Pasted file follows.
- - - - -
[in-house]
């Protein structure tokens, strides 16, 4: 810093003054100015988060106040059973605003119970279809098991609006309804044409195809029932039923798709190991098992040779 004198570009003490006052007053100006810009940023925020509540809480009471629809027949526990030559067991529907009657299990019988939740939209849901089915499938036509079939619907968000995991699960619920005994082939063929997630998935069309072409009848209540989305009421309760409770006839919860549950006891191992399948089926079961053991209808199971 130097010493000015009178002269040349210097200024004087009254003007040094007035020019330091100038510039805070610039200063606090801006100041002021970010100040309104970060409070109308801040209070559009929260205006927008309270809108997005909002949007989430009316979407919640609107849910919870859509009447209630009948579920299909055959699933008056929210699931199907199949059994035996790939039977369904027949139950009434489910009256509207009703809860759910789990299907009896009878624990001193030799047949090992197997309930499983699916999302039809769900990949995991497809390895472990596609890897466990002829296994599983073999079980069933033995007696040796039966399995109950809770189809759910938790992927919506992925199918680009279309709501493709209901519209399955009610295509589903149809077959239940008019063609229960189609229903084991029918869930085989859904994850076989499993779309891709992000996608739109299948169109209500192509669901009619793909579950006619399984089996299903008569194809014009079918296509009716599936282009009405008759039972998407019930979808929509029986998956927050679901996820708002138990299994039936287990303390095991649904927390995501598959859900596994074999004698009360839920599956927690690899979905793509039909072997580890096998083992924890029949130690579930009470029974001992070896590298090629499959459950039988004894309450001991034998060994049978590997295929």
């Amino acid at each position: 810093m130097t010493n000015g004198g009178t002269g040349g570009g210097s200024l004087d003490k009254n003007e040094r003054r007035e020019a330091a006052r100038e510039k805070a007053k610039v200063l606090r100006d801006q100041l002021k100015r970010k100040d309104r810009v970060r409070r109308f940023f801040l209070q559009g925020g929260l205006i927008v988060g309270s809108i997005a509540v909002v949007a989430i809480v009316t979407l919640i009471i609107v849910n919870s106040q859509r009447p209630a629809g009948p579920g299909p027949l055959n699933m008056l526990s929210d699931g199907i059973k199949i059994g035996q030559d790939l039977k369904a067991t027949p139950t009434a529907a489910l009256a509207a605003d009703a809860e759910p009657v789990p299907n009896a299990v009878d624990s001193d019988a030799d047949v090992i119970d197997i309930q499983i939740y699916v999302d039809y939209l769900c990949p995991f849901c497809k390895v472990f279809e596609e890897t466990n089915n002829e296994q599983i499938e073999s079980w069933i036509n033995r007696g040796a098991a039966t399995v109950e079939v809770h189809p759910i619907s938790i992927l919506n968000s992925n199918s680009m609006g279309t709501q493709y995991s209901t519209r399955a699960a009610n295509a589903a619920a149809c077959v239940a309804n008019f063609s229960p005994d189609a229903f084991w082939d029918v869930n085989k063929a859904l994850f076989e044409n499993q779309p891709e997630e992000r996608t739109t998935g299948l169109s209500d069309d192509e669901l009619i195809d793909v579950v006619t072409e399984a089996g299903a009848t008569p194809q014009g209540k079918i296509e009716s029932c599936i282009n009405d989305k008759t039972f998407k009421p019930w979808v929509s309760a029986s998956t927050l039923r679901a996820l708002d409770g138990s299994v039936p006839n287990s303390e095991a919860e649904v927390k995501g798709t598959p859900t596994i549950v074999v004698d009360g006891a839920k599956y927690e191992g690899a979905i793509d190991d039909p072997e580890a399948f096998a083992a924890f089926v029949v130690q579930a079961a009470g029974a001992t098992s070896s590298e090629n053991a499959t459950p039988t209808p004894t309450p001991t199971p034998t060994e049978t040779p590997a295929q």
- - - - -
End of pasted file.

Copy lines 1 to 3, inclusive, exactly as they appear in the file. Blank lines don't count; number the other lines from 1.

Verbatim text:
[in-house]
């Protein structure tokens, strides 16, 4: 810093003054100015988060106040059973605003119970279809098991609006309804044409195809029932039923798709190991098992040779 004198570009003490006052007053100006810009940023925020509540809480009471629809027949526990030559067991529907009657299990019988939740939209849901089915499938036509079939619907968000995991699960619920005994082939063929997630998935069309072409009848209540989305009421309760409770006839919860549950006891191992399948089926079961053991209808199971 130097010493000015009178002269040349210097200024004087009254003007040094007035020019330091100038510039805070610039200063606090801006100041002021970010100040309104970060409070109308801040209070559009929260205006927008309270809108997005909002949007989430009316979407919640609107849910919870859509009447209630009948579920299909055959699933008056929210699931199907199949059994035996790939039977369904027949139950009434489910009256509207009703809860759910789990299907009896009878624990001193030799047949090992197997309930499983699916999302039809769900990949995991497809390895472990596609890897466990002829296994599983073999079980069933033995007696040796039966399995109950809770189809759910938790992927919506992925199918680009279309709501493709209901519209399955009610295509589903149809077959239940008019063609229960189609229903084991029918869930085989859904994850076989499993779309891709992000996608739109299948169109209500192509669901009619793909579950006619399984089996299903008569194809014009079918296509009716599936282009009405008759039972998407019930979808929509029986998956927050679901996820708002138990299994039936287990303390095991649904927390995501598959859900596994074999004698009360839920599956927690690899979905793509039909072997580890096998083992924890029949130690579930009470029974001992070896590298090629499959459950039988004894309450001991034998060994049978590997295929």
């Amino acid at each position: 810093m130097t010493n000015g004198g009178t002269g040349g570009g210097s200024l004087d003490k009254n003007e040094r003054r007035e020019a330091a006052r100038e510039k805070a007053k610039v200063l606090r100006d801006q100041l002021k100015r970010k100040d309104r810009v970060r409070r109308f940023f801040l209070q559009g925020g929260l205006i927008v988060g309270s809108i997005a509540v909002v949007a989430i809480v009316t979407l919640i009471i609107v849910n919870s106040q859509r009447p209630a629809g009948p579920g299909p027949l055959n699933m008056l526990s929210d699931g199907i059973k199949i059994g035996q030559d790939l039977k369904a067991t027949p139950t009434a529907a489910l009256a509207a605003d009703a809860e759910p009657v789990p299907n009896a299990v009878d624990s001193d019988a030799d047949v090992i119970d197997i309930q499983i939740y699916v999302d039809y939209l769900c990949p995991f849901c497809k390895v472990f279809e596609e890897t466990n089915n002829e296994q599983i499938e073999s079980w069933i036509n033995r007696g040796a098991a039966t399995v109950e079939v809770h189809p759910i619907s938790i992927l919506n968000s992925n199918s680009m609006g279309t709501q493709y995991s209901t519209r399955a699960a009610n295509a589903a619920a149809c077959v239940a309804n008019f063609s229960p005994d189609a229903f084991w082939d029918v869930n085989k063929a859904l994850f076989e044409n499993q779309p891709e997630e992000r996608t739109t998935g299948l169109s209500d069309d192509e669901l009619i195809d793909v579950v006619t072409e399984a089996g299903a009848t008569p194809q014009g209540k079918i296509e009716s029932c599936i282009n009405d989305k008759t039972f998407k009421p019930w979808v929509s309760a029986s998956t927050l039923r679901a996820l708002d409770g138990s299994v039936p006839n287990s303390e095991a919860e649904v927390k995501g798709t598959p859900t596994i549950v074999v004698d009360g006891a839920k599956y927690e191992g690899a979905i793509d190991d039909p072997e580890a399948f096998a083992a924890f089926v029949v130690q579930a079961a009470g029974a001992t098992s070896s590298e090629n053991a499959t459950p039988t209808p004894t309450p001991t199971p034998t060994e049978t040779p590997a295929q």